SOURCE: Caring Online

August 09, 2012 09:00 ET

Recognition of Binge Eating Disorder Long Overdue, Says Dr. Gregory Jantz of Caring Online

EDMONDS, WA--(Marketwire - Aug 9, 2012) - As more research emerges showing the serious health consequences of compulsive overeating, psychologist Dr. Gregory Jantz of the eating disorder website Caring Online praises the planned inclusion of binge eating disorder in the upcoming edition of the most influential diagnostic manual in the mental health field.

Binge eating disorder will be listed with eating disorders more familiar to the general public, such as anorexia and bulimia, in the fifth edition of the Diagnostic and Statistical Manual of Mental Disorders, or DSM-5. The American Psychiatric Association plans to release DSM-5 in May 2013. The previous edition of the manual, DSM-IV, gave binge eating disorder only provisional status and relegated it to the book's appendix for nearly 20 years.

"Eating disorder therapists working with patients on the front lines have long known that binge eating disorder is a distinct and serious condition," says Dr. Jantz, an internationally known author and founder of The Center for Counseling and Health Resources in Edmonds, WA. "Recognizing that people with binge eating disorder are facing a struggle that's just as difficult as battling anorexia or bulimia does justice to the severity of their suffering."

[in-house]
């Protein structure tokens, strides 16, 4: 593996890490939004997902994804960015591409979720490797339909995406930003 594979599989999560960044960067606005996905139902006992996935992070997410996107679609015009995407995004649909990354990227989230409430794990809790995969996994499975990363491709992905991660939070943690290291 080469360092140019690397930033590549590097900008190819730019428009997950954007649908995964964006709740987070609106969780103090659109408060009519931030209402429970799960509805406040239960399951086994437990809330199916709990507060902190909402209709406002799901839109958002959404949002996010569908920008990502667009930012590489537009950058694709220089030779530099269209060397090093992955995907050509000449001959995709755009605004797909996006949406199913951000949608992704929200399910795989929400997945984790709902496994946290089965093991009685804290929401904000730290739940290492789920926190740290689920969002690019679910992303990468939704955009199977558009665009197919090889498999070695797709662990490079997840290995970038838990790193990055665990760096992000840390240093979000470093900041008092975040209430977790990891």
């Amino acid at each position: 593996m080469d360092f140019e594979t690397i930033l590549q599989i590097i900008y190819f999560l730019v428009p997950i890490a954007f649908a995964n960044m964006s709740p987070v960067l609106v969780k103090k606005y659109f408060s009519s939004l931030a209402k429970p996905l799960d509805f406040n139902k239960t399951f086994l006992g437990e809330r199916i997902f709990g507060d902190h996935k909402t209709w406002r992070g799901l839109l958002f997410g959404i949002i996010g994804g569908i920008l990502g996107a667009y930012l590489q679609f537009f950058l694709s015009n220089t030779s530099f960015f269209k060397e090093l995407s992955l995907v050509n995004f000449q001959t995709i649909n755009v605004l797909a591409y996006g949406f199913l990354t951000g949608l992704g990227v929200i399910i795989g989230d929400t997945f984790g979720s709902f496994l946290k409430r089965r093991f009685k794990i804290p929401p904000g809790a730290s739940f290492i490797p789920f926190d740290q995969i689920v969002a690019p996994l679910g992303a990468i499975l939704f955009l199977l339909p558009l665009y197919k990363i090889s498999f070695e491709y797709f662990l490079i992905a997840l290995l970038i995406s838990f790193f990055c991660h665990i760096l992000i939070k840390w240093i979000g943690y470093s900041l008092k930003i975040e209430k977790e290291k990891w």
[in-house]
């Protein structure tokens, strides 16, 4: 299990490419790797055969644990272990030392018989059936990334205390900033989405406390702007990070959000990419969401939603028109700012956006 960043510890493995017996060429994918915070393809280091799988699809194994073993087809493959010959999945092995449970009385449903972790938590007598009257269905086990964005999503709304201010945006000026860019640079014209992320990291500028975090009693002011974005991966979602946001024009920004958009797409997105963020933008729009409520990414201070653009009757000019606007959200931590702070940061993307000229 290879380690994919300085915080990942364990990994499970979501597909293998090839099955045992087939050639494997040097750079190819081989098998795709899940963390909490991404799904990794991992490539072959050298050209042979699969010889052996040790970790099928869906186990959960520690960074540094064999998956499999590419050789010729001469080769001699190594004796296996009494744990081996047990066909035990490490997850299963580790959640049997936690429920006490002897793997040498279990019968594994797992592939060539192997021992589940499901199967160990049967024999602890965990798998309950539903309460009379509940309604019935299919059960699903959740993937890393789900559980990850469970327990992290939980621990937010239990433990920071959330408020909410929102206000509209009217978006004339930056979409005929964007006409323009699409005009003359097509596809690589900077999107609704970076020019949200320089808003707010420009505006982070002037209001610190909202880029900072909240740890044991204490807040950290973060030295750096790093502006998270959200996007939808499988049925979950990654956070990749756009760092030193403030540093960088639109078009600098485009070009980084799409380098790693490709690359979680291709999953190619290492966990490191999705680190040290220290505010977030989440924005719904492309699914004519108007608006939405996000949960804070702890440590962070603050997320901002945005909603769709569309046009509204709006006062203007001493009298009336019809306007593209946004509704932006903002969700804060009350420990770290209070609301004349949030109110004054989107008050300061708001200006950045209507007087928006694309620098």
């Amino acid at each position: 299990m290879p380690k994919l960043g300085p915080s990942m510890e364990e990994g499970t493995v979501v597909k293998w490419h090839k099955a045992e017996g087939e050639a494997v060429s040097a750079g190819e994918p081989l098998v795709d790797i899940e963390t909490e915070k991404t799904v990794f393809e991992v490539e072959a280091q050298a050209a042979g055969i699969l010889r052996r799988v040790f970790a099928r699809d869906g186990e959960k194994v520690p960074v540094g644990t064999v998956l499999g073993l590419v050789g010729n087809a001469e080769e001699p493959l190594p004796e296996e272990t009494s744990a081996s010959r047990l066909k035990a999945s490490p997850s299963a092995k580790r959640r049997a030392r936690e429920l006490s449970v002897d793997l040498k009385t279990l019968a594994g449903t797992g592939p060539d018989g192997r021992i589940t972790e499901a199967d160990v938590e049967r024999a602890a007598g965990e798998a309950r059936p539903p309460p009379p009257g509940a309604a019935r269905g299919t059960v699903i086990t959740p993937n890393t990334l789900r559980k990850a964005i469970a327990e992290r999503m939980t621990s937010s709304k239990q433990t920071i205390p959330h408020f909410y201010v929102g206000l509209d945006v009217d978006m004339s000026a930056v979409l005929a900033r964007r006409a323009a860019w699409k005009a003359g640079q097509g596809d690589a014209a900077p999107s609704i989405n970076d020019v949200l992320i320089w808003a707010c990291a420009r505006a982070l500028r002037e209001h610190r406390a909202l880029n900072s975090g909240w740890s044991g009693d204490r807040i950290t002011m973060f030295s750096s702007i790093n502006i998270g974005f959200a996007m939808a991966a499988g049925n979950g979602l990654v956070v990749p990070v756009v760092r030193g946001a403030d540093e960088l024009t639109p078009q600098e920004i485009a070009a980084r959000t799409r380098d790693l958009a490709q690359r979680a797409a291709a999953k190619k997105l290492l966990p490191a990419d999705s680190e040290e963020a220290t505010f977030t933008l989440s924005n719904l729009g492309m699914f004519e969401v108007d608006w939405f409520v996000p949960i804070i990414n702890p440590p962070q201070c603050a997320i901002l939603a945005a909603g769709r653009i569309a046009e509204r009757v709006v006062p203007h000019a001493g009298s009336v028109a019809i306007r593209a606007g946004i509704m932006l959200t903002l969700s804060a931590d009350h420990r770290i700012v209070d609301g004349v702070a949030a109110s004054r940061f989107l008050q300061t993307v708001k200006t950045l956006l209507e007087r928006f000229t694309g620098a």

A study published earlier this month in the journal Pediatrics is just the latest to highlight the adverse effects of binge eating disorder. The study reported on a group of almost 8,600 females who have been tracked since 1996, when all were girls between the ages of 9 and 15. Some 2 to 3 percent of this group met the definition of binge eating disorder at some point in their lives.

Compared to women in the study group who never had an eating disorder, those who suffered from binge eating disorder were twice as likely to have struggled with obesity and twice as likely to have suffered from depression.

The most recent draft of DSM-5 describes binge eating disorder as consuming an amount of food within a defined period of time that is much larger than most people would eat in a similar time frame under similar circumstances. Bingeing episodes are characterized by a lack of self-control and feelings of emotional distress, as well as often causing physical discomfort, social isolation and embarrassment.

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